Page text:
For Heart Health: Should You Adopt a Low-Fat or No-Fat Diet?

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Filed Under: Heart Health Principles, Food and Nutrition, Q&As, Heart Health
Last Reviewed 02/06/2014

For Heart Health: Should You Adopt a Low-Fat or No-Fat Diet?

For my heart health, I'm on a very strict low-fat diet, yet both my weight and cholesterol levels are up. What is the problem?

 

The low-fat and no-fat diets recommended by most cardiologists have a downside to heart health—they often restrict the intake of essential fatty acids. These healthy fats are not naturally made by the body and must be obtained from dietary sources. If you reduce your consumption of essential fatty acids too much, your body will make other fatty acids (called mead fatty acids) that will increase your total cholesterol and may make you more vulnerable to heart disease.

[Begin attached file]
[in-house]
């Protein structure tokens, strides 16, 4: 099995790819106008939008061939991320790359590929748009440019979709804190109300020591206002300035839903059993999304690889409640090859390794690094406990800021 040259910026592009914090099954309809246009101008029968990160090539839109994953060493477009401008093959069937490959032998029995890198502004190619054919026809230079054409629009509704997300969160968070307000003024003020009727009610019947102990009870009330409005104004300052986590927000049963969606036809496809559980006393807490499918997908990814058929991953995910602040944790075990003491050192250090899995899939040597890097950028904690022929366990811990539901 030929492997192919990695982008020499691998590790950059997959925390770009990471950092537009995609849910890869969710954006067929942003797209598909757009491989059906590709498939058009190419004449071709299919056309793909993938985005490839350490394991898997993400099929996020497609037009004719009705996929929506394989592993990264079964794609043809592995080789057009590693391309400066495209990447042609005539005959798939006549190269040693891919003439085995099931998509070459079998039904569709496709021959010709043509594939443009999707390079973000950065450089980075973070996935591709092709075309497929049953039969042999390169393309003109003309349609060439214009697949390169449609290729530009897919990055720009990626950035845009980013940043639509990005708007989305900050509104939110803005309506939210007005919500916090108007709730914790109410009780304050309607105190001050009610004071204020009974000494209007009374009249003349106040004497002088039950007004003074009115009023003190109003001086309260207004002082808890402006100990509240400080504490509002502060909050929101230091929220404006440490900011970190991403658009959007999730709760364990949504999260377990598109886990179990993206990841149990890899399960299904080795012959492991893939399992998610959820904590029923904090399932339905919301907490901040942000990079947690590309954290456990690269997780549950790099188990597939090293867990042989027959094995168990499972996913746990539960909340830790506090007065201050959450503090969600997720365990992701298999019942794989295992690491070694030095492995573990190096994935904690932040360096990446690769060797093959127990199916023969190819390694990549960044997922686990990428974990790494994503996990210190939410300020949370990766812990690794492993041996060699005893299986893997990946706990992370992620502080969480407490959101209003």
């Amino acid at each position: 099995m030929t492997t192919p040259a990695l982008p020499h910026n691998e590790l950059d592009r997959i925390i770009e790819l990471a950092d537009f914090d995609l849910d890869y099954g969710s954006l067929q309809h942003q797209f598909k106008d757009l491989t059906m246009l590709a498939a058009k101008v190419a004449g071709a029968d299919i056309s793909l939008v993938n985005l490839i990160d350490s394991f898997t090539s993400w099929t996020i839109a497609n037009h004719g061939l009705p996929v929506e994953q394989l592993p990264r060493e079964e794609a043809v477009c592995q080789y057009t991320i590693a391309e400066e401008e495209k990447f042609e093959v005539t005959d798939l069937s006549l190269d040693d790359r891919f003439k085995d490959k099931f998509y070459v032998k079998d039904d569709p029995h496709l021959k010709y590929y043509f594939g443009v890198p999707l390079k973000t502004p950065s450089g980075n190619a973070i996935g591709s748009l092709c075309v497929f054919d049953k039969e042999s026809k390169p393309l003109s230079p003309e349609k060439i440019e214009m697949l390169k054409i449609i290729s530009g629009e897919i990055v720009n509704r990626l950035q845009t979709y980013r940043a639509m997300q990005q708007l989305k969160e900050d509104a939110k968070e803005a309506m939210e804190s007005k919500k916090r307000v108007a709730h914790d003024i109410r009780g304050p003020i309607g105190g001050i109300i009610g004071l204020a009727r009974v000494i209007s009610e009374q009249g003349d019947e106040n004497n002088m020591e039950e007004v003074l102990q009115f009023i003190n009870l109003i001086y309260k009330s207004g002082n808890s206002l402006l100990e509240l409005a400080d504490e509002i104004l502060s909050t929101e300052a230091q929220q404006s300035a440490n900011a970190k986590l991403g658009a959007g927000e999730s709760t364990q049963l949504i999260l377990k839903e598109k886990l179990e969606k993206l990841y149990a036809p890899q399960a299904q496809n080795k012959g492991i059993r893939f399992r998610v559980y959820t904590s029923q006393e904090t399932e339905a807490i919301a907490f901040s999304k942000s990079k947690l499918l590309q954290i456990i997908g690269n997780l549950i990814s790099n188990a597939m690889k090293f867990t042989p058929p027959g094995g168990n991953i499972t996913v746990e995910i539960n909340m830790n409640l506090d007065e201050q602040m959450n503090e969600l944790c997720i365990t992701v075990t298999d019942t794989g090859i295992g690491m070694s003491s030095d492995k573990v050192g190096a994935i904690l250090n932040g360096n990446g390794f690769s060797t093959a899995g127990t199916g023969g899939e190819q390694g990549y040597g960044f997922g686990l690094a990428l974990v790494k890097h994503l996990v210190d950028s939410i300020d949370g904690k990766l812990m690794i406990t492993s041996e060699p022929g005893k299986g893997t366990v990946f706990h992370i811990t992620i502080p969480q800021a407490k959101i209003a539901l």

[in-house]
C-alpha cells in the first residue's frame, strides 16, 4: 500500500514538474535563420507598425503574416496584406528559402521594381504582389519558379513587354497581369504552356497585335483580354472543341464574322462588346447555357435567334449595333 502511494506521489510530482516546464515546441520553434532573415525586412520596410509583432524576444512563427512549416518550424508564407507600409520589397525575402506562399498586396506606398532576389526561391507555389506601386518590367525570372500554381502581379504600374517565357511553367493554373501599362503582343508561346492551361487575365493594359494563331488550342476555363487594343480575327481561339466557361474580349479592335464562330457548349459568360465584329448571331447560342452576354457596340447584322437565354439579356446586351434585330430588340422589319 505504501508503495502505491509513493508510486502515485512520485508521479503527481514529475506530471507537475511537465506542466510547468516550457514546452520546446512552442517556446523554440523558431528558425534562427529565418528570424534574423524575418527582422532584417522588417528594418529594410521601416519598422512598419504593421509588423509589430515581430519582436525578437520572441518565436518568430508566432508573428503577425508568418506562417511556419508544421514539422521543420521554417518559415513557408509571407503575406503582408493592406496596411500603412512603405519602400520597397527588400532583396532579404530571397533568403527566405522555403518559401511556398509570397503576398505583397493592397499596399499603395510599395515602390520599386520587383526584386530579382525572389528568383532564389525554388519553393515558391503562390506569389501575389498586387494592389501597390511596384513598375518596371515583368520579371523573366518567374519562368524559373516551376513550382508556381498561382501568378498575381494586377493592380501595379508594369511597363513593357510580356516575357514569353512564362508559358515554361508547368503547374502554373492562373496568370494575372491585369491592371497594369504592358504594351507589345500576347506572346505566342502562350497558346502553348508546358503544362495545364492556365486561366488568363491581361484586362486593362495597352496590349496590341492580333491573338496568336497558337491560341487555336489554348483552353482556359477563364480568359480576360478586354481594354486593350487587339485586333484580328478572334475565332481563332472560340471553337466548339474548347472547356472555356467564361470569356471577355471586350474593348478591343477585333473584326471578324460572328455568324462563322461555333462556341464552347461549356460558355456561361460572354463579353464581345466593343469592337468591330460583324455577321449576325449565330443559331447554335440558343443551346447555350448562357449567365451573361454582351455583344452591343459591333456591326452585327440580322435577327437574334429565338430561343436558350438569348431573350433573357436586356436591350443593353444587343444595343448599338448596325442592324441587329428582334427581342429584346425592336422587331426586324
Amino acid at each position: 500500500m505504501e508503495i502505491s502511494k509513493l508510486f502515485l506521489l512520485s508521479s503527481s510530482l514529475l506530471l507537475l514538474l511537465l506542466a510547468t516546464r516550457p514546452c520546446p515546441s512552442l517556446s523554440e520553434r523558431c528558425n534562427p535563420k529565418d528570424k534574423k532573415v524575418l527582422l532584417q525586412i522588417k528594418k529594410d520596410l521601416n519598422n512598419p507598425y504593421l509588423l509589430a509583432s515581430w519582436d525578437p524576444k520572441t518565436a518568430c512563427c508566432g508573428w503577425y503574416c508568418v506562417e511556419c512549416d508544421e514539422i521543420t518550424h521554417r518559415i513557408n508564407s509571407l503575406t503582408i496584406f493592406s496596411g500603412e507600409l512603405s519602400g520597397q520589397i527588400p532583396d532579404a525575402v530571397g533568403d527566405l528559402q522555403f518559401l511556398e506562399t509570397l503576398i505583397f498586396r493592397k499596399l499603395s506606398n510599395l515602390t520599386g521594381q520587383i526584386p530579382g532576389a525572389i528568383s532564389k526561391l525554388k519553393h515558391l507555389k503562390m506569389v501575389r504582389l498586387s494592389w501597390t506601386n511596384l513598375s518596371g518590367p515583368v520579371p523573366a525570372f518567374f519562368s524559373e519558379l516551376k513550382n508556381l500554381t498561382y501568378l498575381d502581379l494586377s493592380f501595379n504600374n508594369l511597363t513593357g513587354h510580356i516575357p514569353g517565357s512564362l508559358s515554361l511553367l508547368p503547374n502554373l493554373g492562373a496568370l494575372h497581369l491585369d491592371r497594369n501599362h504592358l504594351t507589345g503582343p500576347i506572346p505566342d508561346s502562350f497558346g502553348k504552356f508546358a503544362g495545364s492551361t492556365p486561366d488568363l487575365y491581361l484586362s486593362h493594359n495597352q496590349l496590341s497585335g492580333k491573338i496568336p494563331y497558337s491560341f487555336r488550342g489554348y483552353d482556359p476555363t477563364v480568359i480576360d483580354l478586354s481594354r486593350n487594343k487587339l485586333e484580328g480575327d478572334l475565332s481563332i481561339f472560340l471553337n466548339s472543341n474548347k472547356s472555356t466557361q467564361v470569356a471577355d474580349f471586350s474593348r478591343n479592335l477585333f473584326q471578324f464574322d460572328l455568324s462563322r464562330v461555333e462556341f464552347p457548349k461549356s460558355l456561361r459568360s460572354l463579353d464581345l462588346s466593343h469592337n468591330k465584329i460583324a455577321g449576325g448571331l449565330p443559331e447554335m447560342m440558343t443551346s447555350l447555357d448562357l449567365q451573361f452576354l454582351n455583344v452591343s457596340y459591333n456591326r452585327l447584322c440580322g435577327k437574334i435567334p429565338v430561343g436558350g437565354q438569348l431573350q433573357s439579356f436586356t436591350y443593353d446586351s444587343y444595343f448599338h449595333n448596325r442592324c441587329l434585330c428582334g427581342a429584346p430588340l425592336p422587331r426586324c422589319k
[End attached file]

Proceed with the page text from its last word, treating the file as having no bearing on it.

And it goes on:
The diet I highly recommend for optimal heart health, as well as weight management and overall health, is called the Pan-Asian Mediterranean (PAM) diet. It’s chock full of essential fatty acids—particularly heart-healthy omega-3 fats—and suggests that you eat five to six servings of healthy fats and oils per day in order to reap all the heart health benefits of essential fatty acids.

Give PAM a try, and I'm confident that you'll see both your weight and your cholesterol falling soon.

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